The waters of North Dakota are understood as belonging to the public and may be appropriated for beneficial uses. However, the right to use water in large quantities must be acquired. Entities requiring water for beneficial uses may exercise the right of eminent domain in certain circumstances. The State Water Commission is established to oversee the conservation, management, development, and control of waters and atmospheric resources in North Dakota, and to establish comprehensive state water development programs.
This rule establishes schedules of permit application fees and annual permit fees for state water pollution control permits and national pollutant discharge elimination system permits issued by the Director of the Division of Water and Waste Management. This rule applies to any person who is required to apply for and obtain a permit from the Director in order to conduct any activity.
The drilling, excavation, and construction of a water well or mine shaft requires a permit from the Texas Commission on Environmental Quality (previously known as the Texas Natural Resource Conservation Commission). With respect to mine shafts, the Commission will only grant a permit if surface and ground waters can be protected from pollution.
Large water supply systems (e.g. well or surface water intake pipes) with the capacity to withdraw 100,000 gallons per day (70 gallons per minute) or more of groundwater or surface water must register, measure, track, and report their monthly water withdrawals to the Water Use Program within the WI Department of Natural Resources.
This rule states regulations for water withdrawals, permits required for withdrawals and water use during water droughts and emergencies. Self-supplied business and industrial water users subject to the water withdrawal registration shall prepare a written plan, for responding to water shortages that is consistent with industry water efficiency and drought response guidelines.
Annual $125 water use fees are charged by the State of Wisconsin to each property that has the capacity to withdraw 100,000 gallons per day or more from groundwater and/or surface water, and an additional graduated fee applies in the Great Lakes Basin for withdrawal of more than 50 million gallons per year.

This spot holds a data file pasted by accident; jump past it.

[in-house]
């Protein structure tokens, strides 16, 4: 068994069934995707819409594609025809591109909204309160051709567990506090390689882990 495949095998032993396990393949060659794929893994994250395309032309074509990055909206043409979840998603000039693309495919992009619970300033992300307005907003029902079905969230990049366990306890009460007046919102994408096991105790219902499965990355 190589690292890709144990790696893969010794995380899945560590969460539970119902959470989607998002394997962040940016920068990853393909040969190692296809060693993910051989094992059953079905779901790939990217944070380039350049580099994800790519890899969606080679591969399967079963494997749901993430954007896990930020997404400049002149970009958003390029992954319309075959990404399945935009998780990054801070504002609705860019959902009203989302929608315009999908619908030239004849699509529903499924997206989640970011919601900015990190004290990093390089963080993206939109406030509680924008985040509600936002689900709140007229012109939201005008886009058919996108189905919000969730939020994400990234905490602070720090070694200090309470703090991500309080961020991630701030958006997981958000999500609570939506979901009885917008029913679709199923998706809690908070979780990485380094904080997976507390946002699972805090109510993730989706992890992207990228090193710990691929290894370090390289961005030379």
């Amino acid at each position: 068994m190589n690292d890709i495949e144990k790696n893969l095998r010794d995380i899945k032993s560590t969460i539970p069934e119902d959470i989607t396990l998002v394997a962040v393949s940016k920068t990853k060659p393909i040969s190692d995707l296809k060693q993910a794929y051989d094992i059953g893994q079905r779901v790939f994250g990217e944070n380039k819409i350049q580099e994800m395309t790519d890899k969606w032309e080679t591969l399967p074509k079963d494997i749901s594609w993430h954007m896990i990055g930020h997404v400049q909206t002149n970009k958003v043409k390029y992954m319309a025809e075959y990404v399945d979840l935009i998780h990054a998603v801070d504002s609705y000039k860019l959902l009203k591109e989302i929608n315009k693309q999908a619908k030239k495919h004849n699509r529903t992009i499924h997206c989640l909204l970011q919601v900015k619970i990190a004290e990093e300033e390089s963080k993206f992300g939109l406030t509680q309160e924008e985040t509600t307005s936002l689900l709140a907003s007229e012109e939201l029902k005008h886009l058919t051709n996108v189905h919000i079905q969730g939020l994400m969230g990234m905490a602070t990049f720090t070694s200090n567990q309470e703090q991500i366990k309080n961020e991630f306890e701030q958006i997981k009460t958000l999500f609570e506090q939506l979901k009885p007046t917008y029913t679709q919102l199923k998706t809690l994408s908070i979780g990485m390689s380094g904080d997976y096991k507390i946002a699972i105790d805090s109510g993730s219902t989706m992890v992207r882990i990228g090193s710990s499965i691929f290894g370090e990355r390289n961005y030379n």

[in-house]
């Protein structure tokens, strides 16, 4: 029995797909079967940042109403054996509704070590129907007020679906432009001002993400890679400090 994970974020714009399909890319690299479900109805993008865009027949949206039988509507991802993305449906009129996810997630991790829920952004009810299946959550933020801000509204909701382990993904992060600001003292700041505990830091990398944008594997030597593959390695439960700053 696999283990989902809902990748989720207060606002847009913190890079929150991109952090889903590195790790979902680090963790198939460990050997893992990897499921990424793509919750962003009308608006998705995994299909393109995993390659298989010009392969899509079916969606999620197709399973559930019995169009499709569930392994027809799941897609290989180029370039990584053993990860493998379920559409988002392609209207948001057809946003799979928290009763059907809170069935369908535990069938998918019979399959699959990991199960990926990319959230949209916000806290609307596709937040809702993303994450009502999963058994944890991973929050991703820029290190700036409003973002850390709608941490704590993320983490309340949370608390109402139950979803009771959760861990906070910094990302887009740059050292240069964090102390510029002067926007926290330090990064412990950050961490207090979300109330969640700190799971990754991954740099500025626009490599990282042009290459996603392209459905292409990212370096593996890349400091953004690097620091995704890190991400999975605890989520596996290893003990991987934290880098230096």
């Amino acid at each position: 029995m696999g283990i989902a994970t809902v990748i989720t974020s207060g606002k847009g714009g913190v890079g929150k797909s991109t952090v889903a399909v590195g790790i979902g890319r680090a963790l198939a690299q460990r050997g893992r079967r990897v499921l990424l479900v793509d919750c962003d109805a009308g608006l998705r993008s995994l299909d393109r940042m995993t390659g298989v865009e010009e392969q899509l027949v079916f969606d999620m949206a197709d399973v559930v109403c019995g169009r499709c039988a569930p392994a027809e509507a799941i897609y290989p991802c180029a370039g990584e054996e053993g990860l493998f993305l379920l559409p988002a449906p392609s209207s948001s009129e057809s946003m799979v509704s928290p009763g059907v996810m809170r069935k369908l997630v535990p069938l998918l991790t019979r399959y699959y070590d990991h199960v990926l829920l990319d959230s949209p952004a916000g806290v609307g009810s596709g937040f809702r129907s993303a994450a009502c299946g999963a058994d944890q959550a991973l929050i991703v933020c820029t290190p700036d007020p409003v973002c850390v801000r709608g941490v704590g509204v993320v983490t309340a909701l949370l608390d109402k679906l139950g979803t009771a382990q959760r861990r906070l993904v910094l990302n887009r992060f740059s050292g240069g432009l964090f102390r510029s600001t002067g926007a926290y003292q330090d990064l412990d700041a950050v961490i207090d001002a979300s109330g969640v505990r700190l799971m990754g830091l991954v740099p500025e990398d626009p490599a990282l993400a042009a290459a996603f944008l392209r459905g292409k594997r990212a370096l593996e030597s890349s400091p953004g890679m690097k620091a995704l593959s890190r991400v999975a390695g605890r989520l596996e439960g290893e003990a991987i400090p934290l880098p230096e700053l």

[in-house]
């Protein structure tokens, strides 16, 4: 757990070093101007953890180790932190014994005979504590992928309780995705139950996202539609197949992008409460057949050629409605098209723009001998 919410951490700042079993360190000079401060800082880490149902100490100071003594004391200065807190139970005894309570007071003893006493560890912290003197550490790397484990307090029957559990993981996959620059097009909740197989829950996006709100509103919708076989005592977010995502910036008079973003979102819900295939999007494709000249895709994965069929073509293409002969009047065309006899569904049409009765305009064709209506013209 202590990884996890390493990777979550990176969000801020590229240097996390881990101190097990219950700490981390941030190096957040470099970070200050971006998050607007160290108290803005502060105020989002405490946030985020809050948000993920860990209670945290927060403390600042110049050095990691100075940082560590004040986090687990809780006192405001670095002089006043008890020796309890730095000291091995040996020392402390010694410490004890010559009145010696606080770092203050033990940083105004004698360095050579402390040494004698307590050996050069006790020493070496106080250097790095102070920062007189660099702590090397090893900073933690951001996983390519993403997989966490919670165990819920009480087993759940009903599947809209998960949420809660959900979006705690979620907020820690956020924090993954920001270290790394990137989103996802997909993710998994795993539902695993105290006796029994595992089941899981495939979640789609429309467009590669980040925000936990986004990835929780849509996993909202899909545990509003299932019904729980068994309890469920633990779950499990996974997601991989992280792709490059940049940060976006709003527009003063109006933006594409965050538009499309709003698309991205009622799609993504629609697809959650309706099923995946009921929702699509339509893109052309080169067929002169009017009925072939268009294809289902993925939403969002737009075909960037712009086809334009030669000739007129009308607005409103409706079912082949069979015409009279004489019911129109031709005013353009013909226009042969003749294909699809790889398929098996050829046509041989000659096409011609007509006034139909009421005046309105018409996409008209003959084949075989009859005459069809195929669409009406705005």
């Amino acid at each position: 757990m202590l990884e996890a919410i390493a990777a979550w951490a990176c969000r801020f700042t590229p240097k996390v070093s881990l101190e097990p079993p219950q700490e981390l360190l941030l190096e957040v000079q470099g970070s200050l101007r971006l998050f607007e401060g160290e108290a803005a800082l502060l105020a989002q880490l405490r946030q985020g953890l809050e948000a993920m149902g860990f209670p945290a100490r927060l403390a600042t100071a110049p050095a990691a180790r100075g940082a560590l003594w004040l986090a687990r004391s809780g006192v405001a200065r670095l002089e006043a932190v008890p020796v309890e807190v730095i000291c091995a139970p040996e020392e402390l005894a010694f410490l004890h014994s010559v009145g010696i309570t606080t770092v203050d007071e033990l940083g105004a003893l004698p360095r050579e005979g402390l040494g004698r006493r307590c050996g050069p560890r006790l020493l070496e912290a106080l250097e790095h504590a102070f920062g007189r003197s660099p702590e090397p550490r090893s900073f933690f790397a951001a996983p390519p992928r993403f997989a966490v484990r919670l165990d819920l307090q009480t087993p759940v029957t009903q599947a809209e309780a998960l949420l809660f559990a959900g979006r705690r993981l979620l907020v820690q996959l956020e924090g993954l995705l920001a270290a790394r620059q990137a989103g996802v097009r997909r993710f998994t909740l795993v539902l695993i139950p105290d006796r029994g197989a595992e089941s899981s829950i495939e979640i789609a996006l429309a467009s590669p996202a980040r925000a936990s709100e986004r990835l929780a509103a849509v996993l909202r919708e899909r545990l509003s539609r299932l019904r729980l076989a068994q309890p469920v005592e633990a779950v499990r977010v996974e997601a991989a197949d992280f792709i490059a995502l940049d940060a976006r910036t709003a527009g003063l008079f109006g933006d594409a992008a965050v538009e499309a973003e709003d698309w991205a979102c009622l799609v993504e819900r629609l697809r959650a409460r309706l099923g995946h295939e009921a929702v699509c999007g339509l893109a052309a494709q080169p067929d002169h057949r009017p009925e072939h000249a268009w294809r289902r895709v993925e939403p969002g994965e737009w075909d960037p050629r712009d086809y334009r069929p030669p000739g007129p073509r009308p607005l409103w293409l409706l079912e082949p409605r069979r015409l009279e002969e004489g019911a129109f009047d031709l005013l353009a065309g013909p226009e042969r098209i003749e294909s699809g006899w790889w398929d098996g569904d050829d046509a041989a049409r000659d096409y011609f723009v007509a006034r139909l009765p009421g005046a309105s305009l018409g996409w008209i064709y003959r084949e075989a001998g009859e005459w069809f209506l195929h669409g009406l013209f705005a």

This act sets rules for withdrawing waters in excess of 100,000 gallons per day, for constructing, installing or operating any new well or withdrawal facilities having a capacity in excess of a rate established by the rule, prohibiting any person discharging water pollutants to the waters from increasing the rate of discharge in excess of the rate established in the rule, prohibiting any person from constructing, installing or operating any facility that will or may result in the discharge of water pollutants to the waters in excess of the rate established in the rule.
Any use of water in the state of Montana is established as a public use, and the waters within the state are established as property of the people of the state. This chapter provides for the administration, control, and regulation of water rights by the state and establishes a system of centralized records of all water rights.
These rules and regulations shall apply to all water systems subject to the jurisdiction of the Alabama Public Service Commission. They are intended to promote good utility practices, to assure adequate and efficient service to the public at a reasonable cost, and to establish the rights and responsibilities of both the utility and the customer. Applications for certificates must be filed separately for each water system.
The Indiana Department of Natural Resources regulates the use and diversion of surface waters. An entity that creates additional stream volumes by releases from impoundments built and financed by the entity for the entity's purpose may use the increased flowage at all times. Any entity may be required to report the volume of water used. Diversion of water out of the Great Lakes Basin is subject to permitting regulations, and may not occur except under the Great Lakes/St. Lawrence River Basin Water Resources Compact.